Friday, June 2, 2017

San Juan Bautista Cuautinchán: the main altarpiece

In a post on our sister site, we review the diverse early murals at the Franciscan monastery of San Juan Bautista Cuautinchán, south of the city of Puebla. 
   Erected in the 1570s to a design of Francisco Becerra, the Spanish architect who designed Puebla Cathedral, the rugged, twin-towered church was built to last, despite suffering recurrent blows from earthquakes.

Among its early colonial treasures, the main altarpiece in the church stands out. Although reputed to be the earliest altarpiece of substance in Mexico, its actual origins and authorship remain in question.
   One story has that it was originally commissioned and fabricated, circa 1570, for the main altar of Franciscan church of the Five Wounds in the city of Puebla. In this version, Francisco Becerra, the eminent architect, may have been the author of the altarpiece, although other documents name Nicolás Tejeda de Guzmán, a noted painter, and Pedro de Brizuela, a sculptor, as principals.
  Then, in 1599 the mestizo artist Juan de Arrúe, who is believed to have painted some of the main panels, acquired it as part payment for other work and sold it to the pueblo of Tehuacán for their convento, then in completion, and undertook various alterations.
   However, an earthquake severely damaged the church in Tehuacán before it could be installed, so the retablo was transferred to the community of Cuautinchán and duly installed in its church of San Juan Bautista in 1601. 
   Yet another version posits Arrúe together with his father, a Sevillian sculptor, as the authors of the altarpiece, which was actually created for Tehuacán. Damaged after the earthquake, it was restored in Puebla, and then, being out of scale with the rebuilt church at Tehuacan, passed on to Cuautinchán. Whatever the facts, its antiquity is undoubted.

Its structure is relatively straightforward, with the focus on the paintings. The compartments are simply framed by slender fluted and baluster columns in Renaissance Plateresque style and horizontal friezes with angel's heads.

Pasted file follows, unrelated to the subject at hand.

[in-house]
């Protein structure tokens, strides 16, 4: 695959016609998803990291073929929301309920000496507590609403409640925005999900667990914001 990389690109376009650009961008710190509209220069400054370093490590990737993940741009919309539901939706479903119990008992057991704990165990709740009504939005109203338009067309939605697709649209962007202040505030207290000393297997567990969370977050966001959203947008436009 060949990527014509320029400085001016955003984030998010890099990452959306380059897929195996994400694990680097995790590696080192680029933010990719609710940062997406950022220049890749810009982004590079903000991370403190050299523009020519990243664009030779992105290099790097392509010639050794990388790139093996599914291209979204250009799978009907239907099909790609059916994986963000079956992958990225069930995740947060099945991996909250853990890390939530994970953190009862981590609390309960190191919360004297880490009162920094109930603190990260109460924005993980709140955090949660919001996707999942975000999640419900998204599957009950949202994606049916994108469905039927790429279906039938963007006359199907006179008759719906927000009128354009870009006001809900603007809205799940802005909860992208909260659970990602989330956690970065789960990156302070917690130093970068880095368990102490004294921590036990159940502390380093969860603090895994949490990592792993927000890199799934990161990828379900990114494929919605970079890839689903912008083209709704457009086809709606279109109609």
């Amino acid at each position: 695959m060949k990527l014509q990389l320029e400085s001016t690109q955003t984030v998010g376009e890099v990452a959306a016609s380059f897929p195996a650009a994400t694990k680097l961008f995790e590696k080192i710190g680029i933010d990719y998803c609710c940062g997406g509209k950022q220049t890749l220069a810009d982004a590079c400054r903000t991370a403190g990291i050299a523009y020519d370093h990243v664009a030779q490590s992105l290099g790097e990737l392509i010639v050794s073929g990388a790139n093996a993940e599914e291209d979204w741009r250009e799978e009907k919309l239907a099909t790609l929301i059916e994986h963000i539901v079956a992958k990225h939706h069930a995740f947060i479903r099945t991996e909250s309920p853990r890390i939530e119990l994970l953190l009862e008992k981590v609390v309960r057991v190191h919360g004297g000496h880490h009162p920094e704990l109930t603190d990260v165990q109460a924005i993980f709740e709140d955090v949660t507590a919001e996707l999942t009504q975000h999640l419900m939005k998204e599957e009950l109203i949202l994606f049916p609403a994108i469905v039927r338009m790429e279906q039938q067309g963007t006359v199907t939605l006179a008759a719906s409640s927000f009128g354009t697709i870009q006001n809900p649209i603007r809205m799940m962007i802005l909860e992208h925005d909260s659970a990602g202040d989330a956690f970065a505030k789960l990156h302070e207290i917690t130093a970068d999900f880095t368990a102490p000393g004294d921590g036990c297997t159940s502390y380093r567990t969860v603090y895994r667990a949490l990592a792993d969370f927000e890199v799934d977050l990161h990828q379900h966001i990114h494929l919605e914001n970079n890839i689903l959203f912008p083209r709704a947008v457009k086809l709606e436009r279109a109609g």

The Cuautinchan retablo, upper tiers
The narrative program consists almost entirely of six large paintings, which we may attribute to Arrúe. They illustrate key episodes in the life of Christ in a sober if warm Renaissance style, tempered by a colorful Mannerist palette—perhaps reflecting his Andalusian heritage, or more likely the influence of the Sevillian painter Andrés de Concha with whom the artist may have worked in Oaxaca. 
On the first tier we see a dramatic Annunciation, and a Nativity scene (Adoration of the Shepherds) which includes a traditional bagpiper.
   The center tier depicts a related Three Kings (Adoration of the Magi) and the Resurrection, while the top tier includes the Ascension and Pentecost. The Assumption of the Virgin in the center panel is a later work.
Across the foot of the retablo, the predella, represents the Apostles, in this case including, unusually, Judas Iscariot, without halo but holding the bag of coins on the extreme right (i), whose large, bent nose signifies his moral deformity.   
   Columns of smaller scale portraits of saints flank the retablo on either side. The only statue, in the central niche, may have originally portrayed St. Francis, but was changed for Tehuacán, whose advocation was La Purísima, as it remains. 
   After long years of neglect the altarpiece was first conserved in 1987, and more recently in 2006 when the paintings were restored.

Please review our previous posts on Pueblan altarpieces of note: TecaliPuebla CathedralCuauhtinchanAtlixco Third OrderAtlixco San FranciscoSan José Chiapa
text © 2017 Richard D. Perry
color images by Niccolo Brooker and others.

1 comment:

  1. Although the figures are not so elongated, in these paintings the other-worldly back lighting and mannerist contrapposto put me in mind of El Greco.